Friday 19 September 2014

Maria Anna of Savoy: A Quiet Queen

Maria Anna of Savoy (Maria Anna Carolina Pia di Savoia; Rome, Italy, 19th September 1803 - Prague, Czech Republic, 4th May 1884)

Empress Maria Anna of Austria by Johann Ender
Empress Maria Anna of Austria by Johann Ender

On this day we mark the birth of Maria Anna of Savoy, a lady who attained a few somewhat impressive titles throughout a life that was, by any standards, long-lived. Empress of Austria, Queen of Hungary, Bohemia, Lombardy and Venetia, Maria Anna did not actively seek the limelight and enjoyed a long, happy marriage which I cannot say for all my guests!

Maria Anna and her twin, Maria Teresa, were born in Palazzo Colonna in Rome, Italy, to Archduchess Maria Teresa of Austria-Este and King Victor Emmanuel I of Sardinia. As we have seen so many times before, the girls were both prepared for a noble marriage and at the age of 27, Maria Anna was married by proxy in Turin to King Ferdinand V of Hungary, who would one day be crowned Emperor Ferdinand I of Austria. The couple met on 27th February 1831 in Vienna and were married in person, beginning a union that would last over four decades.

Ferdinand suffered from a variety of neurological problems that led his physician to pronounce that he would not be able to consummate the marriage and though the couple were to remain childless, they were happy together. It was not necessarily passion at first sight but as the years rolled on, the couple did indeed come to love one another deeply, swiftly discovering that they were an ideal match.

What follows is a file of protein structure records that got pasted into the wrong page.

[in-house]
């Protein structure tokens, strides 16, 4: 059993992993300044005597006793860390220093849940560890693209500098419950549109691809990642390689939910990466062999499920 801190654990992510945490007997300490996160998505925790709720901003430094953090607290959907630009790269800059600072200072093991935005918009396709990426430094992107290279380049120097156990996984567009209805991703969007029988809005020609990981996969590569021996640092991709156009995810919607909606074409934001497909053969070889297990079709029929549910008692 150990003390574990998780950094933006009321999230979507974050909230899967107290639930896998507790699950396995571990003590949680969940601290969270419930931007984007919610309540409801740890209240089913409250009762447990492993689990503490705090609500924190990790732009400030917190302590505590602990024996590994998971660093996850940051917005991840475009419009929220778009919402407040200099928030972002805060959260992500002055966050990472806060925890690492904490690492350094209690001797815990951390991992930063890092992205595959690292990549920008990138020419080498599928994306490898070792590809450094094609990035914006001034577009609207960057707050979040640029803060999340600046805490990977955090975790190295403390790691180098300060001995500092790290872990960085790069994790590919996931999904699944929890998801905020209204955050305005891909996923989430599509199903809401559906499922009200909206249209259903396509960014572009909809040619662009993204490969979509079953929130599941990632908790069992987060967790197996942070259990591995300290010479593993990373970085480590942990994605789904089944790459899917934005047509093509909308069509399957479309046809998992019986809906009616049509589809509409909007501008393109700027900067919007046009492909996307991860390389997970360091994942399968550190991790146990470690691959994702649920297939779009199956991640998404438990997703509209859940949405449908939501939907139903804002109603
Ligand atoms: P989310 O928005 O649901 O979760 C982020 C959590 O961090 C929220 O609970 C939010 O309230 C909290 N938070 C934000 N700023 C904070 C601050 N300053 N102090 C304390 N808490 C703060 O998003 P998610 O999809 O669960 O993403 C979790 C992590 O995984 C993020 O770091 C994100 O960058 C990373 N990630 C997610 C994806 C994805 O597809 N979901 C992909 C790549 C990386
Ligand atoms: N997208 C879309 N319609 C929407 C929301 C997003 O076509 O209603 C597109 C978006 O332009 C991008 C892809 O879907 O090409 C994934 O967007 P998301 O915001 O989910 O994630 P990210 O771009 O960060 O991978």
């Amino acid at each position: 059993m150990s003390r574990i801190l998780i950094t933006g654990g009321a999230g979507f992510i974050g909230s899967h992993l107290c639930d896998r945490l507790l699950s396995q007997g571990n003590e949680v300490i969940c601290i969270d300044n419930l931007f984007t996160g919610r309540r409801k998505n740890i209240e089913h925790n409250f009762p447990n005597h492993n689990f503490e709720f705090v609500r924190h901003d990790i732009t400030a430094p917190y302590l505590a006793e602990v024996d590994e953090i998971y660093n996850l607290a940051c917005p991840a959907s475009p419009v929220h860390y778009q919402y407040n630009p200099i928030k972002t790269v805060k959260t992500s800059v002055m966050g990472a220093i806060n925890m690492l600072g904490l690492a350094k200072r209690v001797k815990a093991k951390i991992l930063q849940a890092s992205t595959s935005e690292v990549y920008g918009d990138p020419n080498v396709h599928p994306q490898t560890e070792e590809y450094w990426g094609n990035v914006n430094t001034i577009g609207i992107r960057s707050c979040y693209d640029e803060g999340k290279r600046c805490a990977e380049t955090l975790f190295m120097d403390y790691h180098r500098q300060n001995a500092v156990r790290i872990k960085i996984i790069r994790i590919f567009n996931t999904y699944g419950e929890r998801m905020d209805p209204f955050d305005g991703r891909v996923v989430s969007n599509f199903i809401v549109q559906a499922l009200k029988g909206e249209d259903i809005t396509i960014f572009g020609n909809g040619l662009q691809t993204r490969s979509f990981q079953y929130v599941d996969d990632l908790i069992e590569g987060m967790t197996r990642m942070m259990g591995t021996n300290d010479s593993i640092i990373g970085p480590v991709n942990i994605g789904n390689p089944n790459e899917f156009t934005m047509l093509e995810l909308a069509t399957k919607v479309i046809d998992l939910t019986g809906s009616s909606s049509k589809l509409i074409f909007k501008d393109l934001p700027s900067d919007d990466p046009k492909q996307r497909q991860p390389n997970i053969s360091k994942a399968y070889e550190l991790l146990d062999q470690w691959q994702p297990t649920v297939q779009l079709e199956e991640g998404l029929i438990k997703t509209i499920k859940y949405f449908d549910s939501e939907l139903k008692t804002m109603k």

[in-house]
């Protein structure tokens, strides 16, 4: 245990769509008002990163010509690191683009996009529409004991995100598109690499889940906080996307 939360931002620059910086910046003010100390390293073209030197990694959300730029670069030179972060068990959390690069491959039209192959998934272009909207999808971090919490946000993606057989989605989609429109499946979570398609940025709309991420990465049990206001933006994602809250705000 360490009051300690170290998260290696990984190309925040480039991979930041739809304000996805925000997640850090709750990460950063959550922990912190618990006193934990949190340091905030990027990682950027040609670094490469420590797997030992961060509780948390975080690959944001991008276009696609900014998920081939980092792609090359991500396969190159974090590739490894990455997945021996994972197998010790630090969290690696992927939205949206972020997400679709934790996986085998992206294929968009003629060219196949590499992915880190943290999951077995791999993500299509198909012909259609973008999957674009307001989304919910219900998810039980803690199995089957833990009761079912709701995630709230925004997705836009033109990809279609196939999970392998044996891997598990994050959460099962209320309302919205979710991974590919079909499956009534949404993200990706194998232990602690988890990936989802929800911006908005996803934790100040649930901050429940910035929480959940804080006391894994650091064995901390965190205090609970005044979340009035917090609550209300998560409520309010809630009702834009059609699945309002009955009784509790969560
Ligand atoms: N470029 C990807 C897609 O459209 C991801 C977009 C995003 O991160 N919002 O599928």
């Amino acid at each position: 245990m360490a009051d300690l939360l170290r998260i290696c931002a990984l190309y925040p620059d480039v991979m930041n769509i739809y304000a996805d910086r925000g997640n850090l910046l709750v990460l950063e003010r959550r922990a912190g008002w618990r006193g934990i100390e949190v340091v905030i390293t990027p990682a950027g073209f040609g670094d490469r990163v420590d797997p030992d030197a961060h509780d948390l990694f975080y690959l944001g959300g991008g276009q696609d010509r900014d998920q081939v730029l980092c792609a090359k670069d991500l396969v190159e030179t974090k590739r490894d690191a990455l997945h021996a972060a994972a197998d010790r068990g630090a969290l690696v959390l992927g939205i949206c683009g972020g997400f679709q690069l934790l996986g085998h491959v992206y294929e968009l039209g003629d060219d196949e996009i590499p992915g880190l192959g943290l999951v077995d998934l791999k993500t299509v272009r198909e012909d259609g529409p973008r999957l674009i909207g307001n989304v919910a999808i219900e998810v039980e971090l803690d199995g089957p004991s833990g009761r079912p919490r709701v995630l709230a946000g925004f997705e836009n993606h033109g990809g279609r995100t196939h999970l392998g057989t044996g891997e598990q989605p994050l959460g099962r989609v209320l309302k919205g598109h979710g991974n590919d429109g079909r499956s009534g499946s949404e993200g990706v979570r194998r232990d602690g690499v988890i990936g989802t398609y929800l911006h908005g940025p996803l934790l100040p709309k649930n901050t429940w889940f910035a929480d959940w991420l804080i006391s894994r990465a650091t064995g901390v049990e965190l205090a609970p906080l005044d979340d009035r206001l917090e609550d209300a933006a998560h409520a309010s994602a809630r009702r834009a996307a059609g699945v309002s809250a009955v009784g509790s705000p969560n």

When Ferdinand succeeded to the throne as Emperor of Austria in 1835, he benefited greatly from the devoted support of his wife. With his epilepsy worsening, he took great strength from Maria Anna but their reign was not to last and, in 1848, ended in revolution. Following Ferdinand's subsequent abdication, the couple took up a peaceful residence together in Hradčany Palace, Prague, where they settled into a sheltered domestic life.

Here they remained for the rest of their days together and when Ferdinand died in 1875, his widow was bereft. She followed her husband less than a decade later and the couple now rest together in the Imperial Crypt in Vienna, united once more.

Life in the Georgian Court, true tales of 18th century royalty, is available at the links below.
Pen and Sword
Amazon UK
Amazon US
Book Depository (free worldwide shipping)


Mari Christian said...

Maria Anna seems to have lived a life of quiet devotion. Technically, I suppose, the marriage could have been annulled, but perhaps it suited both.

Catherine Curzon said...

I suspect it did, for whatever reason!

cherub00 said...

She lucked out! She didnt have to give birth every year of her childbearing years without any drugs! I bet she was happy.

Catherine Curzon said...

It wouldn't surprise me at all!